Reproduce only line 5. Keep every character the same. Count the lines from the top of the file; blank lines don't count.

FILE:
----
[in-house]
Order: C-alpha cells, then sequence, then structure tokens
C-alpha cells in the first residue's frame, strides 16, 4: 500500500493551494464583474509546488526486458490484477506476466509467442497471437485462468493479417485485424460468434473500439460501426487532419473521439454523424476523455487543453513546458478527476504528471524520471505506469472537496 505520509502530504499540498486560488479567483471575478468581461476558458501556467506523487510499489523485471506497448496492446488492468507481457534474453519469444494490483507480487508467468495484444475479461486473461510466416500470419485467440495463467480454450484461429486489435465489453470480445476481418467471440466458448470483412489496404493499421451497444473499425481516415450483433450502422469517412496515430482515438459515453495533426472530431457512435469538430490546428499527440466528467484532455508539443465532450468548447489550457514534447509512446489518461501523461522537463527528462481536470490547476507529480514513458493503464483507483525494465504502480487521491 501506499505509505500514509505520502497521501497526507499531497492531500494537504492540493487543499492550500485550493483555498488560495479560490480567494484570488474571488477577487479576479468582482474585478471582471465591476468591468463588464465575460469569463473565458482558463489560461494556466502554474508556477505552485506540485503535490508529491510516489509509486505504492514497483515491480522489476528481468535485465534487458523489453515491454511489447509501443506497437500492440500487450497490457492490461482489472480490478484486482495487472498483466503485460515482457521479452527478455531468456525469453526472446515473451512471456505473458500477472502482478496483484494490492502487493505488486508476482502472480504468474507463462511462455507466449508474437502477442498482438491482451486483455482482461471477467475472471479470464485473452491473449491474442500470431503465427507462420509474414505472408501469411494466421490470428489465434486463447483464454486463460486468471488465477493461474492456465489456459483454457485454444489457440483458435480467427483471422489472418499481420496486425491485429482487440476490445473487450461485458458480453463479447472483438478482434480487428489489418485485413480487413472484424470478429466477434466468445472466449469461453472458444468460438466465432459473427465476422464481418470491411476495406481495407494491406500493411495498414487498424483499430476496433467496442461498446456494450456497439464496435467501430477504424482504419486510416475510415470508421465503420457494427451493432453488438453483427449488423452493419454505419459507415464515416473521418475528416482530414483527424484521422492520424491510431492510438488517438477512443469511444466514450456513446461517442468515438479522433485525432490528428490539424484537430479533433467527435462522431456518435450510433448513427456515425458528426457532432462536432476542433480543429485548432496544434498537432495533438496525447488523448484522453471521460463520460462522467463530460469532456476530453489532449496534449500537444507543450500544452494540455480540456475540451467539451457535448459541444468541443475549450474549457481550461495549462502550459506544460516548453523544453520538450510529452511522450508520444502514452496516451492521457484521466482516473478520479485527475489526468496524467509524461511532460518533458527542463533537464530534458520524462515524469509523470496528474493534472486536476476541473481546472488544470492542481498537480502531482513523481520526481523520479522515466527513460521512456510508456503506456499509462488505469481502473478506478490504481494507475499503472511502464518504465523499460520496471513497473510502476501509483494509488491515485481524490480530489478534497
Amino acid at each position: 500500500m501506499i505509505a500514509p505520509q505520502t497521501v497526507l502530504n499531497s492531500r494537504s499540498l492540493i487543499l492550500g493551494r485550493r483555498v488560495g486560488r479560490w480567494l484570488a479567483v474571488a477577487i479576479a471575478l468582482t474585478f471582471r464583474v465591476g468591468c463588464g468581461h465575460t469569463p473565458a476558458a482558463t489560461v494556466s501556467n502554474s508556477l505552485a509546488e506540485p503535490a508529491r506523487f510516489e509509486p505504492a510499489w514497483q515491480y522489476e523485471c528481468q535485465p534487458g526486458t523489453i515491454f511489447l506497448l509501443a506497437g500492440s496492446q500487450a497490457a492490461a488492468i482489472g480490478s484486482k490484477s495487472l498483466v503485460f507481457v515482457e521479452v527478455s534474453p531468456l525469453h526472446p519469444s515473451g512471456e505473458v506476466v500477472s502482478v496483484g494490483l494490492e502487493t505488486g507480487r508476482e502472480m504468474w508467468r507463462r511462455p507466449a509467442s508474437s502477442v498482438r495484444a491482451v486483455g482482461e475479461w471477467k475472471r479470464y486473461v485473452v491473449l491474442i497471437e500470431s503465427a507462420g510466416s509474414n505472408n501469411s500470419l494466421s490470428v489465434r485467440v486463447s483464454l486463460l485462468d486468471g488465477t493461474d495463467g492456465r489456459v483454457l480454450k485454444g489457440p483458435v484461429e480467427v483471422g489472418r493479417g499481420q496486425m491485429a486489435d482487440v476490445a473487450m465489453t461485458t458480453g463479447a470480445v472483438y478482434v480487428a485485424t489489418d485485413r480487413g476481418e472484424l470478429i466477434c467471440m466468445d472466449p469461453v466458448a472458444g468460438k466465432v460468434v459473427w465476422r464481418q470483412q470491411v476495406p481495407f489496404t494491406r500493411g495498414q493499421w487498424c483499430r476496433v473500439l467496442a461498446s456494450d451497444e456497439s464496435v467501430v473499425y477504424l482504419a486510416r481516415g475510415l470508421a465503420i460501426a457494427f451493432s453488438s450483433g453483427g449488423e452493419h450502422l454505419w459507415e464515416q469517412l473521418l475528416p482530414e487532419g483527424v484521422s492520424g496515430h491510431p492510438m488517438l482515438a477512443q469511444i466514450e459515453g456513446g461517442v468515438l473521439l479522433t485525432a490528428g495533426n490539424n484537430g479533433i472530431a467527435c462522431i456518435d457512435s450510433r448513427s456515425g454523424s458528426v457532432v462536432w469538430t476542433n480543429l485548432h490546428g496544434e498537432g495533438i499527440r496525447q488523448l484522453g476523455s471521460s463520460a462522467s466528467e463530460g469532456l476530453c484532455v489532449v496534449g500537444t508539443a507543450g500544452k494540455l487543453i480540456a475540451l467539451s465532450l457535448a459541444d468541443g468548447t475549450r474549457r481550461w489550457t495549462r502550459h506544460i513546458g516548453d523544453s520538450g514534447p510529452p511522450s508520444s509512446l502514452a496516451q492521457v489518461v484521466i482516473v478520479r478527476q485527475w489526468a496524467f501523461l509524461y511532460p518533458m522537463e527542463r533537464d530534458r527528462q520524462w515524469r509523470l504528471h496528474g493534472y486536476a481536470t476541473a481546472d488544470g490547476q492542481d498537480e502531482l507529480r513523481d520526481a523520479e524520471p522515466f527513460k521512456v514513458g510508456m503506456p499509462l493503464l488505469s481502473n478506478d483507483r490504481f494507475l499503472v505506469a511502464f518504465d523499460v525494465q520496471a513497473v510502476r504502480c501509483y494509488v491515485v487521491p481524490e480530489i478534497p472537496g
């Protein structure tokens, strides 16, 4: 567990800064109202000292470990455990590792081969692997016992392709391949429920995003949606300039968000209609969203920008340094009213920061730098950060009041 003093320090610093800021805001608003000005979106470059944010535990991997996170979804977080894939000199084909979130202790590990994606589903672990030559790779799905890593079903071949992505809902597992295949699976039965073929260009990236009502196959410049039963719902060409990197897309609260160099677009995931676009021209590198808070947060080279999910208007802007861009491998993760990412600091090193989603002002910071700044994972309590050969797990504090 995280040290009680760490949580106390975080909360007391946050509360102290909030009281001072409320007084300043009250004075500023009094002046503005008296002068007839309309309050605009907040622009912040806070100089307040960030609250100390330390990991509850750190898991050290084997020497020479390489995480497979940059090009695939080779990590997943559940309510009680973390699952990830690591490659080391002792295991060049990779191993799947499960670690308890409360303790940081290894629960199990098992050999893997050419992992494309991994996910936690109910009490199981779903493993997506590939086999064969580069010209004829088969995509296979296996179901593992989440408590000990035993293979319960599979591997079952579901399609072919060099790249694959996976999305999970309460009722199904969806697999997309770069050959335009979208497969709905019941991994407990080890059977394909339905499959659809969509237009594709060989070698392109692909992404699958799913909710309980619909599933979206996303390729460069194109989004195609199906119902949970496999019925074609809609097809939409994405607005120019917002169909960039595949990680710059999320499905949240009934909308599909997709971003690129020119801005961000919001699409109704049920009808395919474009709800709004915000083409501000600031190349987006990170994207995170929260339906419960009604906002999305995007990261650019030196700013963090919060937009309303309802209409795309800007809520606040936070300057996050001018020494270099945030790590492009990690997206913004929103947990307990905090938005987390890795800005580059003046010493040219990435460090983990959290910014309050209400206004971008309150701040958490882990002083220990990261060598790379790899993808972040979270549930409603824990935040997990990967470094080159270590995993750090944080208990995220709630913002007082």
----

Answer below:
């Protein structure tokens, strides 16, 4: 567990800064109202000292470990455990590792081969692997016992392709391949429920995003949606300039968000209609969203920008340094009213920061730098950060009041 003093320090610093800021805001608003000005979106470059944010535990991997996170979804977080894939000199084909979130202790590990994606589903672990030559790779799905890593079903071949992505809902597992295949699976039965073929260009990236009502196959410049039963719902060409990197897309609260160099677009995931676009021209590198808070947060080279999910208007802007861009491998993760990412600091090193989603002002910071700044994972309590050969797990504090 995280040290009680760490949580106390975080909360007391946050509360102290909030009281001072409320007084300043009250004075500023009094002046503005008296002068007839309309309050605009907040622009912040806070100089307040960030609250100390330390990991509850750190898991050290084997020497020479390489995480497979940059090009695939080779990590997943559940309510009680973390699952990830690591490659080391002792295991060049990779191993799947499960670690308890409360303790940081290894629960199990098992050999893997050419992992494309991994996910936690109910009490199981779903493993997506590939086999064969580069010209004829088969995509296979296996179901593992989440408590000990035993293979319960599979591997079952579901399609072919060099790249694959996976999305999970309460009722199904969806697999997309770069050959335009979208497969709905019941991994407990080890059977394909339905499959659809969509237009594709060989070698392109692909992404699958799913909710309980619909599933979206996303390729460069194109989004195609199906119902949970496999019925074609809609097809939409994405607005120019917002169909960039595949990680710059999320499905949240009934909308599909997709971003690129020119801005961000919001699409109704049920009808395919474009709800709004915000083409501000600031190349987006990170994207995170929260339906419960009604906002999305995007990261650019030196700013963090919060937009309303309802209409795309800007809520606040936070300057996050001018020494270099945030790590492009990690997206913004929103947990307990905090938005987390890795800005580059003046010493040219990435460090983990959290910014309050209400206004971008309150701040958490882990002083220990990261060598790379790899993808972040979270549930409603824990935040997990990967470094080159270590995993750090944080208990995220709630913002007082």